Absenteeism in the public sector

“They can’t all be ill” said someone looking at high absence figures in part of the public sector. They probably were not. Some private sector organisations have an absenteeism problem. There it is usually a sign of low morale, poor leadership, poorly structured jobs. Some parts of the public sector suffer from high absentee rates too. Senior public sector managers need to change their organisations so more people turn up. The public sector probably has to have 1% more staff to cover for excess absence.

Anyone who is ill should of course have time off to have it checked out and to recover. The flu ridden employee or the staff member with an infectious cold may do more harm than good struggling in to work, only to spread the disease more. The issue is the employees who claim they are sick because they wish to extend the week-end, have a hangover from excessive drinking the night before, have better things to do than turn up for work. I once had to help senior managers tackle high absenteeism in a factory environment. The factory needed improving in all sorts of ways to make it a better working environment, which management did. They fired the worst offender who took far too much time off when they could prove they were not ill. This had a galvanising effect. Management was congratulated by other staff members who said they were fed up having to cover for that person when they knew it was not illness. General standards rose as a result.

If you wish to manage something you need to show it matters and explain what you want to achieve. It must be fair and sensible. The aim here is not to make people feel they mustn’t be ill, or hurry them when they need rest and treatment. The aim here is to deal with abuse. That needs to be explained. You then need to measure and monitor it, to see if the team follow the new policy laid out.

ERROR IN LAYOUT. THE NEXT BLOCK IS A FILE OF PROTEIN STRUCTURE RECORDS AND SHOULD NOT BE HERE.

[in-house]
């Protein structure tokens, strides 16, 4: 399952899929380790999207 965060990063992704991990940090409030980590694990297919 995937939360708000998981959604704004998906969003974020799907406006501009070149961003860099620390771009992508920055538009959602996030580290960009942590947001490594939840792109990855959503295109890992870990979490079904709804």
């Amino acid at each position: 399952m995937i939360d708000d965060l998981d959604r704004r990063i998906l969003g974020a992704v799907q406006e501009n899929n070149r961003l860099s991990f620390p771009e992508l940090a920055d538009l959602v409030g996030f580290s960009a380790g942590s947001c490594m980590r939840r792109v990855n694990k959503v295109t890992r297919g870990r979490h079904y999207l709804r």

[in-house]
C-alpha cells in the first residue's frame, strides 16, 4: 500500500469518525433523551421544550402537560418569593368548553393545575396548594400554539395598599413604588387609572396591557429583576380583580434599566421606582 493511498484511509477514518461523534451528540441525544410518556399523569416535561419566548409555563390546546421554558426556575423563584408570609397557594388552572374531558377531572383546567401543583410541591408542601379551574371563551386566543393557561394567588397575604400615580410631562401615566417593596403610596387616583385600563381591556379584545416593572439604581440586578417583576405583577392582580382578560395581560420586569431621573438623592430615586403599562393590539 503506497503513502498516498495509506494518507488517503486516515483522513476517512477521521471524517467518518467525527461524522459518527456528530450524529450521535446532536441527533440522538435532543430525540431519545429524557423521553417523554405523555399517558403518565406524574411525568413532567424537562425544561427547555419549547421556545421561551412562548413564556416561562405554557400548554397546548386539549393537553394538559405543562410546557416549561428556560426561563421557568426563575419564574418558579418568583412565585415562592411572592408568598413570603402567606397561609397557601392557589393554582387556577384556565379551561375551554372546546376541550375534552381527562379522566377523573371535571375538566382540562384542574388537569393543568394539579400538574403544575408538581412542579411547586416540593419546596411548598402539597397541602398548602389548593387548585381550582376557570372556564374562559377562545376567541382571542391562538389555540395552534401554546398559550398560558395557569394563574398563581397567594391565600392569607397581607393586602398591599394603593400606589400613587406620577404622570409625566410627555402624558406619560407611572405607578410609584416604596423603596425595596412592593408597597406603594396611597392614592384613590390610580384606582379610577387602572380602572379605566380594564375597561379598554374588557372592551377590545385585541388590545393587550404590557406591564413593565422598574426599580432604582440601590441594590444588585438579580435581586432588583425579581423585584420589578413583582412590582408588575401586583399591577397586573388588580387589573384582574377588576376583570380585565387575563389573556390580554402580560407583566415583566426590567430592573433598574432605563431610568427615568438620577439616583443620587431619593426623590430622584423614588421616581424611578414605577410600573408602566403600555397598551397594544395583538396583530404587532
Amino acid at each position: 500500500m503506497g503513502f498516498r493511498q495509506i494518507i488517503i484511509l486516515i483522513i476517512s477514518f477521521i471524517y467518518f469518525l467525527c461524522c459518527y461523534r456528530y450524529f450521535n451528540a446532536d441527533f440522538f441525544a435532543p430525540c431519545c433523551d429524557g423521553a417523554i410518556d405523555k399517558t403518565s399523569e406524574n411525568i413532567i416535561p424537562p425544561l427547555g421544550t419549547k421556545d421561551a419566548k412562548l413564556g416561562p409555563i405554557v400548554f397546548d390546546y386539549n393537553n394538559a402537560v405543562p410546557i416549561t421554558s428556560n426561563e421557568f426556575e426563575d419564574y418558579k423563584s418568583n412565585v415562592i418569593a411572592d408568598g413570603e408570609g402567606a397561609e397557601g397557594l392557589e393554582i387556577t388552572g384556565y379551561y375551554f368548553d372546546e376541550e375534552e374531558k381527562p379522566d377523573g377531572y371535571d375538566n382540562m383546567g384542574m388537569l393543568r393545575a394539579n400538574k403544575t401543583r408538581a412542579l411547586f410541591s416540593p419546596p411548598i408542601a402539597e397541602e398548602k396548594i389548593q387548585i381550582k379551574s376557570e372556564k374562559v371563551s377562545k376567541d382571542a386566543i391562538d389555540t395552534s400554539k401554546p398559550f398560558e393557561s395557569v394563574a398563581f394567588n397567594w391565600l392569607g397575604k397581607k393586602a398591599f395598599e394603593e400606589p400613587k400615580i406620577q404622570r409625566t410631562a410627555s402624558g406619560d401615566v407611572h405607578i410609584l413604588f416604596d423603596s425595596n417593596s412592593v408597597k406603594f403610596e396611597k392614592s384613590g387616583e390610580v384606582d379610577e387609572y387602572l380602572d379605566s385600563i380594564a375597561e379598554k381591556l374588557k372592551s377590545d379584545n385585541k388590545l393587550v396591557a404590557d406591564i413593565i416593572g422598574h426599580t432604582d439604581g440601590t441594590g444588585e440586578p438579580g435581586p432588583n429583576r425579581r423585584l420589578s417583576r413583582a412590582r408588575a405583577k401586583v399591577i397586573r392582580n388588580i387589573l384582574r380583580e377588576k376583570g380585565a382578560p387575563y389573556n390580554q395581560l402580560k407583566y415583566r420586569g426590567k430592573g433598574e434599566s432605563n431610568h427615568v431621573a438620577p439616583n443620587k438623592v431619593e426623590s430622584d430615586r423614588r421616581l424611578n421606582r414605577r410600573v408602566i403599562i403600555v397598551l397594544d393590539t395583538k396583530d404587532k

Figures can be revealing. If there is an outbreak of flu then you would expect a big surge in absence. If the absence figures shows a cluster of non attendance on Fridays or Mondays,or on hot days or days when there are major events or functions, suspicions should be aroused. You should also know your workforce well enough to help them realise their wishes whilst still doing a decent week’s work. If there is a big football match on tv they all want to watch, then consider letting them do that at work. You’ll lose 100 minutes, not the whole day, and have some goodwill.

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39 Comments

  1. Dame Rita Webb
    Posted July 23, 2017 at 5:28 am | Permalink

    The problem is though despite the UK having the reputation of having a “flexible labour market” is how hard it is to get a rid of a dud employee. Everybody here who has worked in a large business will have come across a colleague who will swing the lead. When complaints have been made. The response from the management will be, unless its something criminal they have been up to, its virtually impossible to get a rid of them, without enduring the cost of putting them on “gardening leave”, the tribunal etc

    • Nig l
      Posted July 23, 2017 at 7:01 am | Permalink